While optical cavitation creates and directs potent localized flows non-intrusively, the resulting thermal dynamics are uniquely difficult to characterize. The acoustic shockwaves produced by cavitation damage submersed sensors near enough to effectively measure cavitation dynamics. The bubble lifetime is on the order of tens of microseconds, demanding a high sampling rate which is difficult and costly to achieve via infrared imaging, and requires fragile micro-scale temperature sensors. Planar laser-induced fluorescence provides an alternative technique to explore the thermal effects of optical cavitation. The temperature field around the cavitation bubble can be measured non-intrusively with this method using a high speed video camera.
A 440 nm continuous laser sheet excites rhodamine B dye to fluoresce. The intensity of the fluorescence is correlated to the liquid temperature. A Miro 310 camera is used to record the fluorescent intensity while cavitation is induced by a focused continuous wave 810 nm laser – a wavelength that does not produce fluorescence in rhodamine. The temperature field is characterized qualitatively at very high frame rates using a shadowgraph method, and quantified by measuring the fluorescent intensity during cavitation.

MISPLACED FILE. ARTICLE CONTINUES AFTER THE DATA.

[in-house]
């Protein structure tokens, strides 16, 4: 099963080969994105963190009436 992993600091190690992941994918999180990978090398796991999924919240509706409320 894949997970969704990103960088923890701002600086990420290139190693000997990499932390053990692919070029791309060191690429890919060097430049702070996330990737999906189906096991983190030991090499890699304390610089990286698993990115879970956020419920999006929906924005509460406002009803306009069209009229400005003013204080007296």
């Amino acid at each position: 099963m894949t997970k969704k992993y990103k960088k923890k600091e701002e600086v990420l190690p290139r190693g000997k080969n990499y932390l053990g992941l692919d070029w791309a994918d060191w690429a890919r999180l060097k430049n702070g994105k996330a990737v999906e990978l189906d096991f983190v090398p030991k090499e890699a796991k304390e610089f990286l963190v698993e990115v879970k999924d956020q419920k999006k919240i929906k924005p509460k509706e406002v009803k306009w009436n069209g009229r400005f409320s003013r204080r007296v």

Papers presented to the 12th International Conference on Heat Transfer, Fluid Mechanics and Thermodynamics, Costa de Sol, Spain on 11-13 July 2016.